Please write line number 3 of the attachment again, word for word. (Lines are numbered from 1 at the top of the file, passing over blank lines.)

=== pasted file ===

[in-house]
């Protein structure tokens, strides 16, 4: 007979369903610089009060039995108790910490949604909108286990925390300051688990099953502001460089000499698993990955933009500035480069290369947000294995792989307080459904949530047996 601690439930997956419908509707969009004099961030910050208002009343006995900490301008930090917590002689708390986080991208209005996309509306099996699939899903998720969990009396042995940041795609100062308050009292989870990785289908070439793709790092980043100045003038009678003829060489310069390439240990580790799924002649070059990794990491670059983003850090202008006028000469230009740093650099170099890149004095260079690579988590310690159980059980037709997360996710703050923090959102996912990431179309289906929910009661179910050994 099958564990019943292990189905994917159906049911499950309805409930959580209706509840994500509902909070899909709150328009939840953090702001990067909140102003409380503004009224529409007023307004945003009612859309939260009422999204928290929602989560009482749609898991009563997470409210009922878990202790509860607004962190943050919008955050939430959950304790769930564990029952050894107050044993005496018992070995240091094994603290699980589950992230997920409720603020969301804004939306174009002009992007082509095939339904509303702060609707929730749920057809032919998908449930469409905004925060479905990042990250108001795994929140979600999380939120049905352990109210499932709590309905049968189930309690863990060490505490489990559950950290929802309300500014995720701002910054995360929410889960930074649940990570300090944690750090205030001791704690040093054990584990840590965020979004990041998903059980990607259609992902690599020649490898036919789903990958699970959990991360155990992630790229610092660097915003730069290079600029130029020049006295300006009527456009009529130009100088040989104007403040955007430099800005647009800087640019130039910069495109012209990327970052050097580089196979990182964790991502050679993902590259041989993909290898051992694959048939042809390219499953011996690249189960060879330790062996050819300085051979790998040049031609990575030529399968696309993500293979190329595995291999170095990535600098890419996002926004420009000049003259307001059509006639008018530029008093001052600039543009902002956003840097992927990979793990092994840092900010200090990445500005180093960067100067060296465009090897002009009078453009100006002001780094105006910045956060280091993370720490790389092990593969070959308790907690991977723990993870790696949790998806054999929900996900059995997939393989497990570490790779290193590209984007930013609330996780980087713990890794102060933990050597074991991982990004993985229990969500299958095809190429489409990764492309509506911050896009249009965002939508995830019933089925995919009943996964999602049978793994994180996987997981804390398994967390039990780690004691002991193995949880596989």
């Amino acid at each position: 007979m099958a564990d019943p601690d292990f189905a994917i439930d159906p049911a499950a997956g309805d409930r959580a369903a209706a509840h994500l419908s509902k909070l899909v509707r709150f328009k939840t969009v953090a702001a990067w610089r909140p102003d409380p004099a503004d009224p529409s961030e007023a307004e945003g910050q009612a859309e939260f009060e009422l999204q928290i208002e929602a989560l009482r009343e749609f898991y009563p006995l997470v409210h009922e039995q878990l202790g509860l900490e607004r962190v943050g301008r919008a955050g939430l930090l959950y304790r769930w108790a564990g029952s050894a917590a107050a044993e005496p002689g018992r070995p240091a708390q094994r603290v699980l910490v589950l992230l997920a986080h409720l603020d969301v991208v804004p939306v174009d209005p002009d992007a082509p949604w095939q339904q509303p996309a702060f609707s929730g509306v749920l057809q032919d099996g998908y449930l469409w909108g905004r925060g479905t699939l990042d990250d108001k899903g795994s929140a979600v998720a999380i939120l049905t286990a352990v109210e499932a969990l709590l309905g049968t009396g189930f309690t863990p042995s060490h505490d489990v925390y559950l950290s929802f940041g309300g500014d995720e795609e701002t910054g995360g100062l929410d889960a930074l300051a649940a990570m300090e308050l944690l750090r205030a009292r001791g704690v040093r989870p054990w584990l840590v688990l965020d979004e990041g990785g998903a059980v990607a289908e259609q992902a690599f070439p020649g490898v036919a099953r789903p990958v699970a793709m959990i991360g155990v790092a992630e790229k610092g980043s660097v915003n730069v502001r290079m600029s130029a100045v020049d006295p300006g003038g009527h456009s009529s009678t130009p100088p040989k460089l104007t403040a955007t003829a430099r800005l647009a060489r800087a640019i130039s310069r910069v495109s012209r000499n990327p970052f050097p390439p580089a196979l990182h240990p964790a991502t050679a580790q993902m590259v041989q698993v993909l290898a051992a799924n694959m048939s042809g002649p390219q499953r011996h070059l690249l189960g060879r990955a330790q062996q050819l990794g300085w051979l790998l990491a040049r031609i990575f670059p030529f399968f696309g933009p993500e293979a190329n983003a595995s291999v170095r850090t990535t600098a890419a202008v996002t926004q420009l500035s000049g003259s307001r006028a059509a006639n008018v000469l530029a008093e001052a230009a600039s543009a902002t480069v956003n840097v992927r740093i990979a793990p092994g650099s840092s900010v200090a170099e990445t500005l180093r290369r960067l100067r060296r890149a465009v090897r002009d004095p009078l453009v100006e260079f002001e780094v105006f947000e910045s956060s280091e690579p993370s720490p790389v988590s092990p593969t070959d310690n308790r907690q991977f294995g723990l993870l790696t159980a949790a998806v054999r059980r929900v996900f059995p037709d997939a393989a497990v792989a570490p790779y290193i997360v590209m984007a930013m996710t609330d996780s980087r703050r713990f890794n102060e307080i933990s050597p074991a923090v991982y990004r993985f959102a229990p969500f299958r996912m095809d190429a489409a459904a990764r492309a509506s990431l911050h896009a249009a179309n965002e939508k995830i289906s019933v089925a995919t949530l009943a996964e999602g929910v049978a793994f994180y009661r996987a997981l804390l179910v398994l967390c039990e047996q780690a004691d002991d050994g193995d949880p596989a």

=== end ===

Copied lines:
């Amino acid at each position: 007979m099958a564990d019943p601690d292990f189905a994917i439930d159906p049911a499950a997956g309805d409930r959580a369903a209706a509840h994500l419908s509902k909070l899909v509707r709150f328009k939840t969009v953090a702001a990067w610089r909140p102003d409380p004099a503004d009224p529409s961030e007023a307004e945003g910050q009612a859309e939260f009060e009422l999204q928290i208002e929602a989560l009482r009343e749609f898991y009563p006995l997470v409210h009922e039995q878990l202790g509860l900490e607004r962190v943050g301008r919008a955050g939430l930090l959950y304790r769930w108790a564990g029952s050894a917590a107050a044993e005496p002689g018992r070995p240091a708390q094994r603290v699980l910490v589950l992230l997920a986080h409720l603020d969301v991208v804004p939306v174009d209005p002009d992007a082509p949604w095939q339904q509303p996309a702060f609707s929730g509306v749920l057809q032919d099996g998908y449930l469409w909108g905004r925060g479905t699939l990042d990250d108001k899903g795994s929140a979600v998720a999380i939120l049905t286990a352990v109210e499932a969990l709590l309905g049968t009396g189930f309690t863990p042995s060490h505490d489990v925390y559950l950290s929802f940041g309300g500014d995720e795609e701002t910054g995360g100062l929410d889960a930074l300051a649940a990570m300090e308050l944690l750090r205030a009292r001791g704690v040093r989870p054990w584990l840590v688990l965020d979004e990041g990785g998903a059980v990607a289908e259609q992902a690599f070439p020649g490898v036919a099953r789903p990958v699970a793709m959990i991360g155990v790092a992630e790229k610092g980043s660097v915003n730069v502001r290079m600029s130029a100045v020049d006295p300006g003038g009527h456009s009529s009678t130009p100088p040989k460089l104007t403040a955007t003829a430099r800005l647009a060489r800087a640019i130039s310069r910069v495109s012209r000499n990327p970052f050097p390439p580089a196979l990182h240990p964790a991502t050679a580790q993902m590259v041989q698993v993909l290898a051992a799924n694959m048939s042809g002649p390219q499953r011996h070059l690249l189960g060879r990955a330790q062996q050819l990794g300085w051979l790998l990491a040049r031609i990575f670059p030529f399968f696309g933009p993500e293979a190329n983003a595995s291999v170095r850090t990535t600098a890419a202008v996002t926004q420009l500035s000049g003259s307001r006028a059509a006639n008018v000469l530029a008093e001052a230009a600039s543009a902002t480069v956003n840097v992927r740093i990979a793990p092994g650099s840092s900010v200090a170099e990445t500005l180093r290369r960067l100067r060296r890149a465009v090897r002009d004095p009078l453009v100006e260079f002001e780094v105006f947000e910045s956060s280091e690579p993370s720490p790389v988590s092990p593969t070959d310690n308790r907690q991977f294995g723990l993870l790696t159980a949790a998806v054999r059980r929900v996900f059995p037709d997939a393989a497990v792989a570490p790779y290193i997360v590209m984007a930013m996710t609330d996780s980087r703050r713990f890794n102060e307080i933990s050597p074991a923090v991982y990004r993985f959102a229990p969500f299958r996912m095809d190429a489409a459904a990764r492309a509506s990431l911050h896009a249009a179309n965002e939508k995830i289906s019933v089925a995919t949530l009943a996964e999602g929910v049978a793994f994180y009661r996987a997981l804390l179910v398994l967390c039990e047996q780690a004691d002991d050994g193995d949880p596989a």